During Holy Week, the collaboratives are ready to reenact, relive, and participate in the passion of Jesus Christ.
''I have given you a model to follow, so that as I have done for you, you should also do." (John 13:15)
On Ash Wednesday, some six weeks ago, we heard the call to conversion of heart, a call to prayer, fasting and alms giving. Each one of us, I suspect, gave particular thought to what we could do to make this Lent a time of renewal and deepening of our relationship with Christ. In addition to whatever individual sacrifices or actions we may have decided upon, parishes throughout the archdiocese as well as in the collaboratives have offered a variety of spiritual exercises/activities.
The Light is On For You and 24 Hours for the Lord were two programs that the archdiocese promoted. They gave people the opportunity to receive the sacrament of reconciliation as well as the opportunity for prayer before the Blessed Sacrament. It was wonderful that so many people took advantage of these experiences.
In addition to those programs, many collaboratives held traditional weekly Stations of the Cross, or "Soup and Stations." Many collaboratives held Lenten missions. Some were based on the themes of discipleship or the new evangelization. Others chose particular Lenten themes such as conversion, prayer, fasting and alms giving.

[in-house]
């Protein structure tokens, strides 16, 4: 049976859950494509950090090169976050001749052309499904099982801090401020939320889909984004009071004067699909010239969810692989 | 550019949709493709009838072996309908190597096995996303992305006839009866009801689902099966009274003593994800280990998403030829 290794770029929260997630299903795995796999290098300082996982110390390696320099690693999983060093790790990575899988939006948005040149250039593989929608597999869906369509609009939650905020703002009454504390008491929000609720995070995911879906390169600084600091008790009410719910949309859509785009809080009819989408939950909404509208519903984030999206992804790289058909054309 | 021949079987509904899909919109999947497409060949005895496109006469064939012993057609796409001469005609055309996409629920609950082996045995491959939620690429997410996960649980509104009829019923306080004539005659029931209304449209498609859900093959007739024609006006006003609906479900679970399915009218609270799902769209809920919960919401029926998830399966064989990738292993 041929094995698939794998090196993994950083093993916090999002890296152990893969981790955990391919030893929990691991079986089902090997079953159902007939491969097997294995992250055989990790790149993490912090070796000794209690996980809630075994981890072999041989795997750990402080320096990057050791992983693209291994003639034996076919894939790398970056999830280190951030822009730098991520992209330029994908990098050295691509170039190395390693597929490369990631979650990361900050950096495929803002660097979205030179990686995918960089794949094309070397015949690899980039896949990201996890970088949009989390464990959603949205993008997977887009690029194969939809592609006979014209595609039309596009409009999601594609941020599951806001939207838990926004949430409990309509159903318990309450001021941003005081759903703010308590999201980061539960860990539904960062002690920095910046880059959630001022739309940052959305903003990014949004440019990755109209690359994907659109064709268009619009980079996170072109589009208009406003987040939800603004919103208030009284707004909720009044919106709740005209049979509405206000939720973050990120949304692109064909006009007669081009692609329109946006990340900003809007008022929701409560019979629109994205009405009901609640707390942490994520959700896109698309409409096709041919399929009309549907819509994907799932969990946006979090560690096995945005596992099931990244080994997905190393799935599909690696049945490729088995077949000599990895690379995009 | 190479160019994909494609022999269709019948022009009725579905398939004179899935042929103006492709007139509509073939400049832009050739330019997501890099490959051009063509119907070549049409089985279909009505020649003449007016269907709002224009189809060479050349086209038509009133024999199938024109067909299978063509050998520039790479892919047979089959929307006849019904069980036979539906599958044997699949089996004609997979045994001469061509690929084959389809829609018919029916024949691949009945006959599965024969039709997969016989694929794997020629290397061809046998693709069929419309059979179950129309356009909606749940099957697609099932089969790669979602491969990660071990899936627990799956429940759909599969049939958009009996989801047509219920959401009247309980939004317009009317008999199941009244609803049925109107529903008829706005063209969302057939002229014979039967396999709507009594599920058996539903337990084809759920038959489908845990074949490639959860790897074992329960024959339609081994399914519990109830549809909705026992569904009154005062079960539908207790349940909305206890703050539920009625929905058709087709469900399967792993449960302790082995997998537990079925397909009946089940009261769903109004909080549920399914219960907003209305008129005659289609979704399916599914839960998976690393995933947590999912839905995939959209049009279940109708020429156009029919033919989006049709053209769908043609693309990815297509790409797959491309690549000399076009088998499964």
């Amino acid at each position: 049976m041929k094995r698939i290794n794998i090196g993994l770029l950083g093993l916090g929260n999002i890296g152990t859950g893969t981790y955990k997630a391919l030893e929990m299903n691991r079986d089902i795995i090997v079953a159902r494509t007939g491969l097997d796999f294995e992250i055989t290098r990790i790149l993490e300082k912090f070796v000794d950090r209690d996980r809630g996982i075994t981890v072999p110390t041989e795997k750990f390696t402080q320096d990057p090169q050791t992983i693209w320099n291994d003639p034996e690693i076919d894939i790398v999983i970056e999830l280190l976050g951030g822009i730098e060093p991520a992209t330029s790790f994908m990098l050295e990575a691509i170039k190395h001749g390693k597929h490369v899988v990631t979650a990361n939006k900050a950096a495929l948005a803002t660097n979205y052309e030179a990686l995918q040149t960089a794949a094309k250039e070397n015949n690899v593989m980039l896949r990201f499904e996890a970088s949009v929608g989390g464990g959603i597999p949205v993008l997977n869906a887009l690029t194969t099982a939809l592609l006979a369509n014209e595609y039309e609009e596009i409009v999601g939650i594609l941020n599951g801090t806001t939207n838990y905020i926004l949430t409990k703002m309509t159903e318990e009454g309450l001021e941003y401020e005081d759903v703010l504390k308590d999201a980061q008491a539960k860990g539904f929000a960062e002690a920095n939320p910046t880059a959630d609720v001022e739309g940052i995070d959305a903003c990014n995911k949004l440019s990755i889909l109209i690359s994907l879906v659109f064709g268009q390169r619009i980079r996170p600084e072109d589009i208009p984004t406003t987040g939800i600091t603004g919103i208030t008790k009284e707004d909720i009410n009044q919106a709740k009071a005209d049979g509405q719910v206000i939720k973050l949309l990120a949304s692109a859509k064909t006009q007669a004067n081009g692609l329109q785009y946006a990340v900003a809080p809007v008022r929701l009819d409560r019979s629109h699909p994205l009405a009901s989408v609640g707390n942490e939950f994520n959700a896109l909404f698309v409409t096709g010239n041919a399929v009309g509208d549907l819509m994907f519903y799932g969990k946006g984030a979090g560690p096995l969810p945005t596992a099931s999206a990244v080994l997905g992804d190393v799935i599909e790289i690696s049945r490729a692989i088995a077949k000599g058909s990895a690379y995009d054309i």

Because Lent is a time when people are looking for ways to refocus their lives and hearts to a more intentional way of following Christ, a few collaboratives used this Lent to initiate programs such as Alpha, Evangelical Catholic or Christ Life. In each of the places where one of those programs was held, the pastors and staffs were pleasantly surprised at the number of people in attendance and their engagement in the process.
One collaborative began a weekly column in their bulletin called "Question of the Week." They invite parishioners first to listen to the gospel reading on Sunday. Then there is one question geared for children, one for youth and one for adults to think about in relation to one's own life based on the week's gospel passage. Another collaborative began a weekly column in their bulletin that is called "Collaborative Faith Stories." This is another form of witness talk, one that is written, and makes it easier for a person to speak of their faith but may be uncomfortable with public speaking! These faith stories are written by parishioners and/or staff. In the column, the writer may share an experience when they came to know and love Christ or they may relate the way their life is different because of their relationship with Christ.
Everything that was offered in the collaboratives for Lent was intended to assist people in rooting out of their lives those things that hinder a deep and loving relationship with Christ. During Holy Week, the collaboratives are ready to reenact, relive, and participate in the passion of Jesus Christ. Many of the multiple parish collaboratives offer one celebration of the Holy Week services rather than have services in each church. Morning prayer or Stations of the Cross may be offered in one of the churches and the services are offered in the other church. This is done to help strengthen the community of faith by coming together rather than being separated. When Lent and Holy Week have engaged parishioners in their faith, people's lives will reflect that difference in the way they speak and act as a disciple. By the time Lent is over and Holy Week is complete, Easter Sunday is not seen as an end but rather as the beginning of a whole new way of life. To that we say yes and Alleluia!
Sister Pat Boyle is associate director of the Archdiocese of Bostonís Office of Pastoral Planning.
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